How do you know when you should stop breastfeeding? When do the health benefits of breastfeeding stop? What is a good age to wean your baby?
I have been going Google crazy, people. Those are just a few of the search topics I’ve been pounding out in the last few weeks.
You see, I have learned a lot about breastfeeding in these nearly-ten months. Mainly that breastfeeding becomes a HUGE part of your life. Not in a bad way, but just in an all-consuming way.
In the beginning, you go crazy over trying to do it right, get the proper latch, get over the initial pain, adjust to the nonstop feedings — all while feeling so tired that you just can’t stop sobbing.
Once you’ve gotten the hang of it, it’s an easy, regular part of your day … but it still defines your day. You get used to feeling always on-call. You get used to the invisible tether that ties your knockers to your baby. It doesn’t hurt anymore, and it becomes so casual that you can play Wii while breastfeeding … uh, for example.
As long as you are breastfeeding, when you go out (with or without your baby), your boobs must be considered — either pumped first, or properly dressed for easy-access. You must always be thinking about the boobs! Almost ten months later, I’m still always thinking about the boobs! (And admiring them, too, if I’m being totally honest.)
Here is the thing: I don’t know when to stop breastfeeding.
I have Googled. I have discussed. I have had soul-searching innner dialogues!
I just can’t decide!
Here are the basic facts (and some random background info):
You are “supposed to” breastfeed for six months, and it is “recommended” to breastfeed until 12 months
Baby Boy is almost 10 months old. He eats plenty of solids. He crawls and walks. He is not losing interest in nursing AT ALL, the way babies supposedly do at this age. He has not slept more than three hours at a stretch, um, like ever.
Don’t let the cloth-diapering, and baby-food-making fool you. I am not a hippie — I don’t even recycle. But I was surprised by how much I enjoyed breastfeeding.
Darling Husband does not want me to breastfeed past 12 months (I don’t, either), but babies need either breast milk or formula until at least 12 months, so going straight to cows’ milk now is not an option
I am caught between wanting to give my baby the very best and do what’s medically “right” (and I use that term very loosely), wanting to respect my husband’s opinion, wanting my own body back (not to mention my fertility), and wanting to stick to my stubborn “He’s-never-had-formula-EVER” thing.
The way I see it, I have three options:
Continue exclusive breastfeeding until 12 months.
Pros: Pride that I breastfed for the full year, as recommended — and got my “golden boobies.” Petty, stubborn pride that Baby Boy never had to have any formula.
Cons: Continue to be a zombie who never gets more than two or three hours’ sleep at a time. Continue to feel a self-conscious when nursing in public because he’s so big and active.
Begin gradual weaning to formula by 12 months.
Pros: By giving some formula at bedtime, he might sleep longer — even if he doesn’t, I will feel more confident letting him cry a bit because I will know his tummy is more “full.” Can possibly hang onto breastfeeding (even 1-2 times a day) until the 12-month mark.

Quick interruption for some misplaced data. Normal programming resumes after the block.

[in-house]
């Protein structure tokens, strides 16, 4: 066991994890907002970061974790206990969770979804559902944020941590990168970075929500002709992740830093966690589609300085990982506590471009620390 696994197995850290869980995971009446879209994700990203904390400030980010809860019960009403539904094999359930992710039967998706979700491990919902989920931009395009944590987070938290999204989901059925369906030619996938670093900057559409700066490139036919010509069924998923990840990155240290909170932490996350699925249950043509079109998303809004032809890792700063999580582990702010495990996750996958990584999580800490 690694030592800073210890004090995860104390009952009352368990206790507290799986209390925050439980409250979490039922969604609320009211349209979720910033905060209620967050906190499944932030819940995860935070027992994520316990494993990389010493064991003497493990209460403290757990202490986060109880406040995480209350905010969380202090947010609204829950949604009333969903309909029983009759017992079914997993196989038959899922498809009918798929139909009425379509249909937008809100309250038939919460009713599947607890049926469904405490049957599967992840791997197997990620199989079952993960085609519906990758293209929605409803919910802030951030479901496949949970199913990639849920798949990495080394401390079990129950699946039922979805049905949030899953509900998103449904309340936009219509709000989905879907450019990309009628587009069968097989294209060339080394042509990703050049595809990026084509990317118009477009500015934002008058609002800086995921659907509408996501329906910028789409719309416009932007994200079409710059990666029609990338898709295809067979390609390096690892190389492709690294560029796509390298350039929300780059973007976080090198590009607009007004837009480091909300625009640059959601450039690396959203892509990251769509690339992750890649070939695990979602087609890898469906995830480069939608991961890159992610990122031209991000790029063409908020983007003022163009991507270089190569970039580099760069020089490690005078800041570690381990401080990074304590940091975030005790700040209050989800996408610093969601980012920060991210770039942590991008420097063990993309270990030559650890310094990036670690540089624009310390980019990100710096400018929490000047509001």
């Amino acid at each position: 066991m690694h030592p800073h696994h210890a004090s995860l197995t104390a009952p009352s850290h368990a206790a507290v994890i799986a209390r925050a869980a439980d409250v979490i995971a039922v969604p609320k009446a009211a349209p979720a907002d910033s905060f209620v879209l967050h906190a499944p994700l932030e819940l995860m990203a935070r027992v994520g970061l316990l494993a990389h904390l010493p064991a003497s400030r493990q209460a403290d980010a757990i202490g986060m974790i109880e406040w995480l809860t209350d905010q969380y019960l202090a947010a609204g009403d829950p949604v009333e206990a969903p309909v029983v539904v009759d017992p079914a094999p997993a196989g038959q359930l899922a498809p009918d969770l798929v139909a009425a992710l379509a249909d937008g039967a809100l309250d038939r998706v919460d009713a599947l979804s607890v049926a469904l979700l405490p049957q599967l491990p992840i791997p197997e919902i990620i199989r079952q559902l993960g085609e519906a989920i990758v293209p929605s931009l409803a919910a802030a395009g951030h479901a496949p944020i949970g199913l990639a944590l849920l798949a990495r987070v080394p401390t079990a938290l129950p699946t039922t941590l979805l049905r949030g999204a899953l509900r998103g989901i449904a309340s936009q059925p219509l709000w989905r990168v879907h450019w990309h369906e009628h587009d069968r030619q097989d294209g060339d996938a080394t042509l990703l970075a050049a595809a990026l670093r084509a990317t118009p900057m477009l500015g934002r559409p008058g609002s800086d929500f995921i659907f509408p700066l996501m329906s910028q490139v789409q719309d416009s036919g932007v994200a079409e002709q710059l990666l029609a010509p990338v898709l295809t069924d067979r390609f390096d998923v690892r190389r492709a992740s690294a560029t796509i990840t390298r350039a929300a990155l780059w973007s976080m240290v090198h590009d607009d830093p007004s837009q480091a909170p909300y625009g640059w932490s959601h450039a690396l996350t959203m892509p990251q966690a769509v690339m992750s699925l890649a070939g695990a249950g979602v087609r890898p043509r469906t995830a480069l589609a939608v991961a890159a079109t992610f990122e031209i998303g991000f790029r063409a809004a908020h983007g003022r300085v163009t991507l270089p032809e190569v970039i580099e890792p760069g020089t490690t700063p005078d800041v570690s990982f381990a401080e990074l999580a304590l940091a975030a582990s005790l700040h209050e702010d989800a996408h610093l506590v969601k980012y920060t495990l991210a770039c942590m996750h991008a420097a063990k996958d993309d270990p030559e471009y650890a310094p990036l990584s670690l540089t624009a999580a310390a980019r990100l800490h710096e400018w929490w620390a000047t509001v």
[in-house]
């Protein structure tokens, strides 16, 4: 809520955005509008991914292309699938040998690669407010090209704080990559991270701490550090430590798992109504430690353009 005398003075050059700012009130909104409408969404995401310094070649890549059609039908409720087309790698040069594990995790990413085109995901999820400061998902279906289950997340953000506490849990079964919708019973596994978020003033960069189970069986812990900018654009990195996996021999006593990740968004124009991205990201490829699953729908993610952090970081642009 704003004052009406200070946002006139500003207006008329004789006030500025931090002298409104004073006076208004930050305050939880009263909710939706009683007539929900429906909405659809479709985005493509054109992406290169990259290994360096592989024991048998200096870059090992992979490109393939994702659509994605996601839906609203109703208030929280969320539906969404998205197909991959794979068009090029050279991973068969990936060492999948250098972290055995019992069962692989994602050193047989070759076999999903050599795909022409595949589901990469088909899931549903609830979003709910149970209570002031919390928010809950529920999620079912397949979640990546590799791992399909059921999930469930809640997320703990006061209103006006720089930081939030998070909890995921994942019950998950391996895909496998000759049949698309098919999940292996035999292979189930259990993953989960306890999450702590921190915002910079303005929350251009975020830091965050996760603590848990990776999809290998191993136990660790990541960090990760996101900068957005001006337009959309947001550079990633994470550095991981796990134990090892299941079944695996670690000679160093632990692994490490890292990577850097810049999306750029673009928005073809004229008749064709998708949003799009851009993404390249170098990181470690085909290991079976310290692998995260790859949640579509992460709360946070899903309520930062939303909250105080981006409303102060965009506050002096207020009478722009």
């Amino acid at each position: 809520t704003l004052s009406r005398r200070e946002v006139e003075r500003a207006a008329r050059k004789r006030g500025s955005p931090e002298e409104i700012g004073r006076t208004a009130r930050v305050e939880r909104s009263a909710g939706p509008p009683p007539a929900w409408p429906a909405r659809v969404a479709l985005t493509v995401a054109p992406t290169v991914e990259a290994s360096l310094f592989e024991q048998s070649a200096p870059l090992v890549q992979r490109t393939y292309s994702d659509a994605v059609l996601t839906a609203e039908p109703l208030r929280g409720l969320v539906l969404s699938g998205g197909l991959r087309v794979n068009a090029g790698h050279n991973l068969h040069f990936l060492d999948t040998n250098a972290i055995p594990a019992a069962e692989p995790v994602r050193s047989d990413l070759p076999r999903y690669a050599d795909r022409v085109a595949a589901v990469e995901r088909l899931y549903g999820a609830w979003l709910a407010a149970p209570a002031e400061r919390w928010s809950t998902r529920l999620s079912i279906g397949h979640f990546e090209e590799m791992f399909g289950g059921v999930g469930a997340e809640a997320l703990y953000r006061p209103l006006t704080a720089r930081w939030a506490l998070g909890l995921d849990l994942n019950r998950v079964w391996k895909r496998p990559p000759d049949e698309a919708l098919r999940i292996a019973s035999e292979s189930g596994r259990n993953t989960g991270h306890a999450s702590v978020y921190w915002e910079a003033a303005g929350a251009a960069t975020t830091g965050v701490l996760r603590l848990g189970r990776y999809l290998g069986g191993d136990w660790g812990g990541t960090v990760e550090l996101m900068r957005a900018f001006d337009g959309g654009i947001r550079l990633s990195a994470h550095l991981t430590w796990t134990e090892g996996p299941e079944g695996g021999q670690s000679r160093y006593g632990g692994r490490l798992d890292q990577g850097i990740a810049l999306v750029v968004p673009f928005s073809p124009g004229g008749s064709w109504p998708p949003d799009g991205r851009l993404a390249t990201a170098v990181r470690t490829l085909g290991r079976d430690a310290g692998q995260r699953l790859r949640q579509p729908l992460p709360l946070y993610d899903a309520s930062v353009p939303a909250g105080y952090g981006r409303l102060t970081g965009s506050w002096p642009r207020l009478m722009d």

Cons: Don’t get to say that he never had formula. Possibility that giving him formula weans him before the 12-month mark, and I don’t achieve golden boobies.
Wean to strictly formula now.
Pros: Have my body back very soon. Be proud that I breastfed for 10-ish months.
Cons: No golden boobies. May regret that I didn’t stick it out for these two more months. Formula might be less convenient (more work!) than breastfeeding. May chunk up because breastfeeding won’t be burning calories anymore.
At this point, I am leaning towards one of the first two options.
Sometimes I lean towards breastfeeding exclusively until 12 months because it’s just so familiar and comfortable for both of us, and because of my stupid stubbornness about formula.
Sometimes I lean towards introducing formula because I won’t let Baby Boy cry at night and resort to nursing him 3-4 times because I’m convinced he’s hungry. We are both suffering from lack of sleep, so it seems dumb not to try something that could help — and my stubbornness is not a good enough reason not to try it.
I get swayed one way when I read comments online from breastfeeding advocates.
I get swayed the other way by Darling Husband, my family and my friends.
I just can’t decide which way is right for me.
So, of course,the logical solution is to get MORE opinions! …
I’m Heather Laura Clarke. I’m a writer living in beautiful Nova Scotia, I have a 12-year-old son and a 10-year-old daughter, I married my high school sweetheart, and this is the story of my handmade life.
I have depression and anxiety, and I fight like hell every day to keep them from taking over my life. Creating things helps.
Whether I’m writing novels, decorating a room, busting out my power tools to build furniture, getting muddy in the pottery studio, sewing clothes, or cross-stitching a swear word, I’m all about using my creativity to craft a life I love.
I’ve been writing this blog since 2009, so if you dig deep into the archives, you’ll meet a bright-eyed 25-year-old newlywed who was basically obsessed with having kids, buying a cozy house, and supporting herself full-time with her writing. (Spoiler alert: she got exactly what she wanted.)